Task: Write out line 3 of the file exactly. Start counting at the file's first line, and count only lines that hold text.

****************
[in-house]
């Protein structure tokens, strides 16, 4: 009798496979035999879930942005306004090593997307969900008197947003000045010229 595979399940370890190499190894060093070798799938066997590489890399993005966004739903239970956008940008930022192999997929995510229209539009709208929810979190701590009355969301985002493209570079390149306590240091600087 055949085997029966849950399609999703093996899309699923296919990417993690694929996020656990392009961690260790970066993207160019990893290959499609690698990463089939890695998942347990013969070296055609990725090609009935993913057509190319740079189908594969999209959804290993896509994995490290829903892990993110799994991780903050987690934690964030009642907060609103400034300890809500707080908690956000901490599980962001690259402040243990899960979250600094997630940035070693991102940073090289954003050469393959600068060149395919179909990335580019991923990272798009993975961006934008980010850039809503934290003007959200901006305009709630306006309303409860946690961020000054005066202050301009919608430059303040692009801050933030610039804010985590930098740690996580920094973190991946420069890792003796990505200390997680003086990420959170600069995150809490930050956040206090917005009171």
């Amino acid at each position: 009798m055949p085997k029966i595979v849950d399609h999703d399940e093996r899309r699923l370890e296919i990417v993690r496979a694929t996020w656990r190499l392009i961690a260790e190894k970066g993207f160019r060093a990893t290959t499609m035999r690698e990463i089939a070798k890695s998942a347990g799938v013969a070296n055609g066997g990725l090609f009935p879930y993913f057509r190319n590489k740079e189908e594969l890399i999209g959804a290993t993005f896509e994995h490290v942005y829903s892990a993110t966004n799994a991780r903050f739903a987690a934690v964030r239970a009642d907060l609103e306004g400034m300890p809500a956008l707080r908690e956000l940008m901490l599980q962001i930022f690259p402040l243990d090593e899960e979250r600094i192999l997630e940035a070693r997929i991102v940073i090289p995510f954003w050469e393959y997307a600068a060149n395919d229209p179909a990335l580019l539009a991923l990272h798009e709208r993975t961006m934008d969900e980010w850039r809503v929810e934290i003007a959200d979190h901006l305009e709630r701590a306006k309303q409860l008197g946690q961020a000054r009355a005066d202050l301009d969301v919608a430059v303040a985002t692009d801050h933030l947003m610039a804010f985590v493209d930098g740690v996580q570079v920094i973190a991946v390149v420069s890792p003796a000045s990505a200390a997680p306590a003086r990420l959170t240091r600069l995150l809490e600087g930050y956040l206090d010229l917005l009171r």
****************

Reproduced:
């Amino acid at each position: 009798m055949p085997k029966i595979v849950d399609h999703d399940e093996r899309r699923l370890e296919i990417v993690r496979a694929t996020w656990r190499l392009i961690a260790e190894k970066g993207f160019r060093a990893t290959t499609m035999r690698e990463i089939a070798k890695s998942a347990g799938v013969a070296n055609g066997g990725l090609f009935p879930y993913f057509r190319n590489k740079e189908e594969l890399i999209g959804a290993t993005f896509e994995h490290v942005y829903s892990a993110t966004n799994a991780r903050f739903a987690a934690v964030r239970a009642d907060l609103e306004g400034m300890p809500a956008l707080r908690e956000l940008m901490l599980q962001i930022f690259p402040l243990d090593e899960e979250r600094i192999l997630e940035a070693r997929i991102v940073i090289p995510f954003w050469e393959y997307a600068a060149n395919d229209p179909a990335l580019l539009a991923l990272h798009e709208r993975t961006m934008d969900e980010w850039r809503v929810e934290i003007a959200d979190h901006l305009e709630r701590a306006k309303q409860l008197g946690q961020a000054r009355a005066d202050l301009d969301v919608a430059v303040a985002t692009d801050h933030l947003m610039a804010f985590v493209d930098g740690v996580q570079v920094i973190a991946v390149v420069s890792p003796a000045s990505a200390a997680p306590a003086r990420l959170t240091r600069l995150l809490e600087g930050y956040l206090d010229l917005l009171r």